Boosting immune system cells could offer a new approach to treating Lou Gehrig’s disease

ALS

Amyotrophic lateral sclerosis (ALS), also known as Lou Gehrig’s disease, is one of those conditions that a lot of people know about but don’t know a lot about. If they are fortunate it will stay that way. ALS is a nasty neurodegenerative disease that attacks motor neurons, the cells in the brain and spinal cord that control muscle movement. As the disease progresses the individual loses their ability to walk, talk, eat, move and eventually to breathe. There are no effective treatments and no cure. But now research out of Texas is offering at least a glimmer of hope.

Dr. Stanley Appel, a neurologist at the Houston Methodist Neurological Institute noticed that many of the ALS patients he was treating had low levels of regulatory T cells, also known as Tregs. Tregs play a key role in our immune system, suppressing the action of molecules that cause inflammation and also helping prevent autoimmune disease.

In an article on Health News Digest Appel said:

Stanley Appel

Dr. Stanley Appel: Photo courtesy Australasian MND Symposium

“We found that many of our ALS patients not only had low levels of Tregs, but also that their Tregs were not functioning properly. We believed that improving the number and function of Tregs in these patients would affect how their disease progressed.”

And so that’s what he and his team did. They worked with M.D. Anderson Cancer Center’s Stem Cell Transplantation and Cellular Therapy program on a first-in-human clinical trial. They took blood from three people with different stages of ALS, separated the red and white blood cells, and returned the red blood cells to the patient. They then separated the Tregs from the white blood cells, increased their number in the lab, and then reinfused them into the patients, in a series of eight injections over the course of several months.

Their study, which appears in the journal Neurology,® Neuroimmunology & Neuroinflammation, found that the therapy appears to be safe without any serious side effects.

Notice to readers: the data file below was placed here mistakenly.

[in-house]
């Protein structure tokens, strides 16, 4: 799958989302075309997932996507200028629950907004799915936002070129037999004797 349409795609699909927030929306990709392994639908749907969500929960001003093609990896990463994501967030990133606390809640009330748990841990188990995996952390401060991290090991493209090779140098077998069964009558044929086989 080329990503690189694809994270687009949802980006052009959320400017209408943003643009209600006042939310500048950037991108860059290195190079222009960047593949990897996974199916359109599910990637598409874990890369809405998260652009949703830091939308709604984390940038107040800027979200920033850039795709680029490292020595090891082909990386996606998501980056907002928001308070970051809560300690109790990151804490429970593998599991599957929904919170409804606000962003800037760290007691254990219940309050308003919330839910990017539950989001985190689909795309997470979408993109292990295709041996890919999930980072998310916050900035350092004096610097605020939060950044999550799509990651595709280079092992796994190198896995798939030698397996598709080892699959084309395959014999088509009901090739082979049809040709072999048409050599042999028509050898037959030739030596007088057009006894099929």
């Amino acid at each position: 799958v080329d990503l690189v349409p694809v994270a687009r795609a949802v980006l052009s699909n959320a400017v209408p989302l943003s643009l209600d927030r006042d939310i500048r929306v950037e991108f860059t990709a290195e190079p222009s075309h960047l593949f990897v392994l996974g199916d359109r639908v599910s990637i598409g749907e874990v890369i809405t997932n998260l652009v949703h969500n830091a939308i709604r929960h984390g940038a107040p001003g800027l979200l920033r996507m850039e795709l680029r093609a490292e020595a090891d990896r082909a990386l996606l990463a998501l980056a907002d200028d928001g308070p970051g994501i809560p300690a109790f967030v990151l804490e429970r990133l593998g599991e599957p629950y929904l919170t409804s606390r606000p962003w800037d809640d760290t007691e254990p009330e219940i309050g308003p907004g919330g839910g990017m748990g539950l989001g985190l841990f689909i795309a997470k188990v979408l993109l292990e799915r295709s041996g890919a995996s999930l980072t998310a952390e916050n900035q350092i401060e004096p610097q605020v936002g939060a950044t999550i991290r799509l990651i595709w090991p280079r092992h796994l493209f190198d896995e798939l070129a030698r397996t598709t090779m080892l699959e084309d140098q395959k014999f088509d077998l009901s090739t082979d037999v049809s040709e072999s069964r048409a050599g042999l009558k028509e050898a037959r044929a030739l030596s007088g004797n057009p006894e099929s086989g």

Jason Thonhoff, the lead author of the study, says the therapy also appeared to help slow the progression of the disease a little.

“A person has approximately 150 million Tregs circulating in their blood at any given time. Each dose of Tregs given to the patients in this study resulted in about a 30 to 40 percent increase over normal levels. Slowing of disease progression was observed during each round of four Treg infusions.”

Once the infusions stopped the disease progression resumed so clearly this is not a cure, but it does at least suggest that keeping Tregs at a healthy, high-functioning level may help slow down ALS.

CIRM is funding two clinical trials targeting ALS. One is a Phase 1 clinical trial with Clive Svendsen’s team at Cedars-Sinai Medical Center, the other is a Phase 3 project with Brainstorm Cell Therapeutics.

4 thoughts on “Boosting immune system cells could offer a new approach to treating Lou Gehrig’s disease

  1. Something I am trying to understand is, that you are telling the world all a out the breakthrougs of your findings in the stem cell field I had applied so many times and they do not call me, I am dying of Snogrens syndrome and nobody seems to care, but there are you guys bragging of your new discoveries in the stem cell field

    • Dear Jose, I’m so sorry to hear about your health problems and difficulty with getting on a clinical trial. We don’t mean to brag, the goal is simply to let people know about progress in stem cell research. We know that this does not always help people battling different conditions right now, but we hope it will at least convey that research is underway that will eventually help people.

  2. My sister Nancy is still struggling in the later stages of ALS. She has lost her speech and is confined to a wheelchair. Has a stomach tube and her husband told me she will be getting hospice care soon because they can address her needs better. I realize this is not a cure but anything that would slow the disease progression would be welcomed. Hopefully participating in a clinical trial would still be an option although her breathing rate is poor.

  3. Pingback: Boosting immune system cells could offer a new approach to treating Lou Gehrig’s disease |

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